Skip to comments.Some mortgage meltdown math
Posted on 09/29/2008 7:20:29 PM PDT by PhilosopherStones
Current value of mortgages in the US: $12 trillion
Current 90 day late/default rate (all loan types, sub-prime/Alt-A, jumbo, prime): 4%
Current exposure: $480 Billion
Hypothesis: 90 day late/default rate doubles.
Hypothetical 90 day late/default: 8%
Hypothetical exposure: $960 Billion
Hypothetical value of underlying Real Estate (based on worst-case as in CA Central Valley, Las Vegas, Florida): 60%
Total exposure risk: $576 Billion.
That's it folks. If (worst case) defaults double and the underlying assets sell for only 60% of their original selling price, our total exposure is less than the "bailout" amount.
Now all the housing experts can flame away!
Problem is we have become an incredibly risk averse country. We want government to help us out of every little bump and scrape.
No flame from me (25 years in mortgage banking). Sounds like you may have overstated the worst case scenario.
So let’s start selling the bad debt now. Why don’t the banks want to do this? Locally banks are getting bids of 70 cents on the dollar or so for foreclosed houses and won’t sell — there was a piece on local TV last night. Why not? Waiting for the bailout to make them whole I would bet.
Do you have any idea what is going on at the banks holding the mortgages?
What...you mean that prices come down to where they should be? Making them more affordable?
Gee..letting the market work...what a concept!
The big problem isn’t the underlying mortgage values. The big problem is the Credit Default Swaps that were written on top of it all.
Sure! Nothing like taxing someone who doesn't own a home...to provide a bailout that props up home prices artificially even more!
For point of reference, $1.3 TRILLION of market wealth was wiped out today in the U.S. alone. Over $3 TRILLION globally.
Is the exposure the DIFFERENCE between the loan amounts and the asset values? In this case $384 billion?
That home I said used to sell for $435,000 and was listed at $260,000. It is now at $134,000.
What do the banks do with the houses. Just give them away?
What is the estimated value of the worthless credit default swaps on these estimated defaulted mortgages? How does that affect the situation?
As I’ve posted elsewhere, MBS derivative risk is a convergent series (toward zero) because any deravtive will have LESS risk than the original obligation. And given the premium for off-setting the risk, the derivative risk is generally substantially less.
So first order derivatives are less risky than the original.
Second order derivatives less risky than the first order, etc.
Second, include the market-based insurance program which was part of the plan.
Third, realize the bailout is initially only $250B, not $700B.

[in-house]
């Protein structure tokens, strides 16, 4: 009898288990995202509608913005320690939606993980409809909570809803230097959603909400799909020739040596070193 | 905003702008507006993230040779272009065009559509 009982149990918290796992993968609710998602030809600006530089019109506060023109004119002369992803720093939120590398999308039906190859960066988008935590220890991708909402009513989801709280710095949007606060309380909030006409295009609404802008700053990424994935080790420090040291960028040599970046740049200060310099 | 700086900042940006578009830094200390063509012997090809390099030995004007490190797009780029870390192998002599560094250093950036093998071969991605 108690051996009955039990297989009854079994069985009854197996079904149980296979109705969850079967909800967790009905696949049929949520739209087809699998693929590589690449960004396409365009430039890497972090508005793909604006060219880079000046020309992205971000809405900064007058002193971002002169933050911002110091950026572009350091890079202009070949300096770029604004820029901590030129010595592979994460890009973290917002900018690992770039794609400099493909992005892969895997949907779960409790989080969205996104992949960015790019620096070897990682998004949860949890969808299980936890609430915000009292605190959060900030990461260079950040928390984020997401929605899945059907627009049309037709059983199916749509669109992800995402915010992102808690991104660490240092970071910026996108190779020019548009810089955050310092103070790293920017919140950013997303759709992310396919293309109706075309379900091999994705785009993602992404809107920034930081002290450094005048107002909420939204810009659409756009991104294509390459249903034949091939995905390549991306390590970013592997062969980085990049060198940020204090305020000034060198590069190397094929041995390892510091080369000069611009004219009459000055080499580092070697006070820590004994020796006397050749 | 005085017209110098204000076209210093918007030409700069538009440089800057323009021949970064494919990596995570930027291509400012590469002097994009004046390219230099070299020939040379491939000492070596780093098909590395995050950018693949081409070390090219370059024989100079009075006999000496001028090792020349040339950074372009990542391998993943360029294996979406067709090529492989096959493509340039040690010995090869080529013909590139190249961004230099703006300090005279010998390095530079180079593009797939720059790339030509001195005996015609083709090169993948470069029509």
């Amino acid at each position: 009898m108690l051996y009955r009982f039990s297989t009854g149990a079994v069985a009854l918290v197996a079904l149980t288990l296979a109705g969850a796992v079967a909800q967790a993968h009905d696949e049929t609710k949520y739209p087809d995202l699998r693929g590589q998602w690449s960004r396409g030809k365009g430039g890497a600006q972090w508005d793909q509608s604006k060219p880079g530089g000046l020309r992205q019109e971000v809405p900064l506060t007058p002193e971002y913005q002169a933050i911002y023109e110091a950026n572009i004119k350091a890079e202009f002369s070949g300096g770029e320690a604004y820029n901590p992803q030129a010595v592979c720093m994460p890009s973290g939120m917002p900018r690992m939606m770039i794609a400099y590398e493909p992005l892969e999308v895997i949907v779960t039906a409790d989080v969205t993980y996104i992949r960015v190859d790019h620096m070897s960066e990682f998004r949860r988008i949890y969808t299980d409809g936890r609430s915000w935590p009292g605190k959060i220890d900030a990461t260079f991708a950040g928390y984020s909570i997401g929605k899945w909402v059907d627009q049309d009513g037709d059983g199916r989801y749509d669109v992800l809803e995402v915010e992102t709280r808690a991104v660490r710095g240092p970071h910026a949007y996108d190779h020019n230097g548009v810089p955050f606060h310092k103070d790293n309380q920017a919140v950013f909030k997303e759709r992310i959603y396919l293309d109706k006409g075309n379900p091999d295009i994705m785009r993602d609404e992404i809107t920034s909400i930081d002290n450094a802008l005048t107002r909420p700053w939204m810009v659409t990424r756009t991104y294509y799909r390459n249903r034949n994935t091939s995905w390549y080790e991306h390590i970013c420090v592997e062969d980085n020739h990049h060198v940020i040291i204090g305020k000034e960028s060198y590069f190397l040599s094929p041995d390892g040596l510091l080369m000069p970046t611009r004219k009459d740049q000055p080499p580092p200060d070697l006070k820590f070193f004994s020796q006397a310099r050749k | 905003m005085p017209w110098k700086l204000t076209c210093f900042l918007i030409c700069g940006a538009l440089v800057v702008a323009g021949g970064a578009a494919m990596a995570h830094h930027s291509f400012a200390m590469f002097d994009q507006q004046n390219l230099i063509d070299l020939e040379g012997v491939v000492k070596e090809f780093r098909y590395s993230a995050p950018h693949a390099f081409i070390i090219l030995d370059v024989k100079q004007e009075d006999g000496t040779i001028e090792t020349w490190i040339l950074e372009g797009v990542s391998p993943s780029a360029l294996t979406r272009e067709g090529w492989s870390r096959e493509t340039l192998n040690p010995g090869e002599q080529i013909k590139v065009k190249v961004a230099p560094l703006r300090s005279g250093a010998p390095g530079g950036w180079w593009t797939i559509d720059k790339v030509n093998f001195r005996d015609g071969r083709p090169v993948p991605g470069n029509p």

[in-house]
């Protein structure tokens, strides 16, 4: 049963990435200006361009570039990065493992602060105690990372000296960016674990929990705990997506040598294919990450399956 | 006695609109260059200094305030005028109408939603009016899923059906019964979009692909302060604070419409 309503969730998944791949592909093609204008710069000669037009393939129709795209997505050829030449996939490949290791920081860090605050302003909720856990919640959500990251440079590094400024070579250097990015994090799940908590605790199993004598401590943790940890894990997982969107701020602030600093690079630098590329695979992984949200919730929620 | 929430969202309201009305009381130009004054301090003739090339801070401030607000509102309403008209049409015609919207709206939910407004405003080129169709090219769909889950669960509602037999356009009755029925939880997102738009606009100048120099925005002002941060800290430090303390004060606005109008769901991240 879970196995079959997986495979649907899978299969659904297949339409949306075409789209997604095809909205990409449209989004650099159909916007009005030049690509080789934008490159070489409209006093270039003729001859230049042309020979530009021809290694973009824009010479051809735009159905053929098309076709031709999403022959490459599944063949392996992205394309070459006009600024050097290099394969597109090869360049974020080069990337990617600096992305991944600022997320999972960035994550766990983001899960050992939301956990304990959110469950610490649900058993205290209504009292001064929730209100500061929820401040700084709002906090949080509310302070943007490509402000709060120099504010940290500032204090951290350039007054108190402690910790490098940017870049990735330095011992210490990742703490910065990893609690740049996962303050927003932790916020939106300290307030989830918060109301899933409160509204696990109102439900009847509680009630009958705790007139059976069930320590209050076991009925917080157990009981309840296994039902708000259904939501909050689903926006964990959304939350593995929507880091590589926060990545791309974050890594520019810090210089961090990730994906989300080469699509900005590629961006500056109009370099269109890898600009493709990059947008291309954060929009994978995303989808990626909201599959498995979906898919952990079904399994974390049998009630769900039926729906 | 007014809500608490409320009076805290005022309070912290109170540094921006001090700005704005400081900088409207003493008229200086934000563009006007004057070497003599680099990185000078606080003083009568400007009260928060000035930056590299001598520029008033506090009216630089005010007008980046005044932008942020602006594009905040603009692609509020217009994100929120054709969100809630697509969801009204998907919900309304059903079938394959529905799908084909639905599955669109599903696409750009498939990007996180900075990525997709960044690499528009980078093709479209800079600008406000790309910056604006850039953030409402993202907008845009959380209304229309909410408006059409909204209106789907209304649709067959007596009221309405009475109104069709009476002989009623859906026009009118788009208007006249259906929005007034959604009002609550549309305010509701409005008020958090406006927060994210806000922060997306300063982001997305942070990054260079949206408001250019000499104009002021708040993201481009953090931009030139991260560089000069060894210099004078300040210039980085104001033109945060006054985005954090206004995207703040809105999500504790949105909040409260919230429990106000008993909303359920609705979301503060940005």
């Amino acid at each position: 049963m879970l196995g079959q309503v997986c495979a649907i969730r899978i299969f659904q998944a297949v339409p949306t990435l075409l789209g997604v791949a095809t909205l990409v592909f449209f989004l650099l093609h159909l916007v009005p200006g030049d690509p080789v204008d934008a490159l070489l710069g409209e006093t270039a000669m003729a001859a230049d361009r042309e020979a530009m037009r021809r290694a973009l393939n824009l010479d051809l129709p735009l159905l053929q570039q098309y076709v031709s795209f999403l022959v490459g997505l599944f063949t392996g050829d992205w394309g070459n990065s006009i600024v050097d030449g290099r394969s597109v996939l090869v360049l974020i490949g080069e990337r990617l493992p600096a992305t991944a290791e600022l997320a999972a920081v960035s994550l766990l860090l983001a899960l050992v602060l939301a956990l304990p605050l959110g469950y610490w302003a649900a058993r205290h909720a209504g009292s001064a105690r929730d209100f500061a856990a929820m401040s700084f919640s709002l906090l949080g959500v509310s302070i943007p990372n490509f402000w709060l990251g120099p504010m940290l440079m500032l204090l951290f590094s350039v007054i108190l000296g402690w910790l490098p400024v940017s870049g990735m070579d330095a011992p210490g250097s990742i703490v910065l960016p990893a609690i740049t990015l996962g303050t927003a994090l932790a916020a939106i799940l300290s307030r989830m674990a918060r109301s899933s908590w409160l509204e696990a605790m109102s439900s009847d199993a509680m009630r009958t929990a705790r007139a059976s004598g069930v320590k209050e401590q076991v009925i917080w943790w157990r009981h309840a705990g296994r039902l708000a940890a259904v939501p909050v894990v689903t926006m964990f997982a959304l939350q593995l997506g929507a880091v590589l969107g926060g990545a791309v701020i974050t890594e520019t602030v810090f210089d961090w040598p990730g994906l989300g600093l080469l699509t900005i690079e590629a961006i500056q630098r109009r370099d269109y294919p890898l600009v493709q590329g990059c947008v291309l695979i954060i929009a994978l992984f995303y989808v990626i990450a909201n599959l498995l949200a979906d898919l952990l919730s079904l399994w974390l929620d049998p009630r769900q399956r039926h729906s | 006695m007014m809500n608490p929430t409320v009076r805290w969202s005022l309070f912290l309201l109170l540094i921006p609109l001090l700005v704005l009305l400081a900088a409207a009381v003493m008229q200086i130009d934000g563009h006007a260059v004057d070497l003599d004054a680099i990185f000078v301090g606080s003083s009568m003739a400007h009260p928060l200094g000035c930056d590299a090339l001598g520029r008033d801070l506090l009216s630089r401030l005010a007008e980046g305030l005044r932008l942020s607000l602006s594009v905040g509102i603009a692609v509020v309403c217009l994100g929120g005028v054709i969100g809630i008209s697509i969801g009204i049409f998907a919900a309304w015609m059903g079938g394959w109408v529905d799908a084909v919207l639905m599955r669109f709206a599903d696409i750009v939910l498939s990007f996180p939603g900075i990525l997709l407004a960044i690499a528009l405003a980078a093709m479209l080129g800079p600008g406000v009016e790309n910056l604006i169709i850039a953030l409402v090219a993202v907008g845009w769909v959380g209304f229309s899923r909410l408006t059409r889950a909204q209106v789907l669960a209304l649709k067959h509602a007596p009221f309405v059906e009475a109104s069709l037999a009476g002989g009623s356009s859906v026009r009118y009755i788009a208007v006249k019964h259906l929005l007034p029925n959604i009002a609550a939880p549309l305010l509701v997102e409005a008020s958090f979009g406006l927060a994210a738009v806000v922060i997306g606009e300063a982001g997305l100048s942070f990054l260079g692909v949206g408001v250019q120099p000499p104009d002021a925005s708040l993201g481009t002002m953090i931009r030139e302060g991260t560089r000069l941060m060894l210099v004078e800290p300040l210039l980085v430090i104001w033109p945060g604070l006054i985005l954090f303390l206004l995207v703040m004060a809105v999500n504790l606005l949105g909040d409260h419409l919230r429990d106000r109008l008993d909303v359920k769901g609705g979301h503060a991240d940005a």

Combine mark to market elimination, the private insurance program, and the phase one $250B on the CDO market, and estimate the stabilization effects of those actions.
Compare to your $576B.
As I understand it, although the bad mortgages are the underlying cause of the financial problem, it is the derivaties that these banks/investment institutions bought and sold that is the driving force for the meltdown.
The flip side of the coin is the psychological part. It appears that banks are not lending money until they understand where they are with respect to their own assets. How to deal with that?
How do you replace that kind of money in the economy?
There isn't really anyone left to borrow from. Just printing up the money creates other huge problems.
If we don't recapitalize the markets soon, the entire economy grinds to a screeching halt. I've never been an alarmist before, but this is the most serious financial crisis I have ever seen in my lifetime.
I think someone is blowing smoke 3:1 spread is a lot. My wife is an inactive Realtor, houses don’t price this way for no reason. There are 16,000 houses up the road, that are on the books as foreclosed. None have this sort of swing. Most are 20-30% drop. Some maybe 50% if they are in a bad location. Average price in our area is down 27% or so.
What do you think is up with that? Someone just got taken in the bubble? But then why did the bank finance, don’ they know about appraisers?
Unless — Could be just an outlier, bank desperate, I do know of rings of bad apples that were flipping homes that just got indicted, so ... We had local waterfront homes that were priced double what they should have been, but those were speculators.
“Is the exposure the DIFFERENCE between the loan amounts and the asset values? In this case $384 billion?”
The exposure also includes the securities that are derived from the original debt, very leveraged, multiple of 12-30 times the original debt exposure.
Here’s my math:
$12 trillion in mortgages
5% in trouble = $600 billion
95% are performing and banks are making, say, 5.25% PER YEAR in interest on the outstanding principal = $598.5 billion in interest revenue made EACH YEAR by the lenders.
Difference = $1.5 billion
They leant the money. They charge interest to cover their risk. The interest made in one year completely covers their losses if the 5% of bad mortgages are utter losses.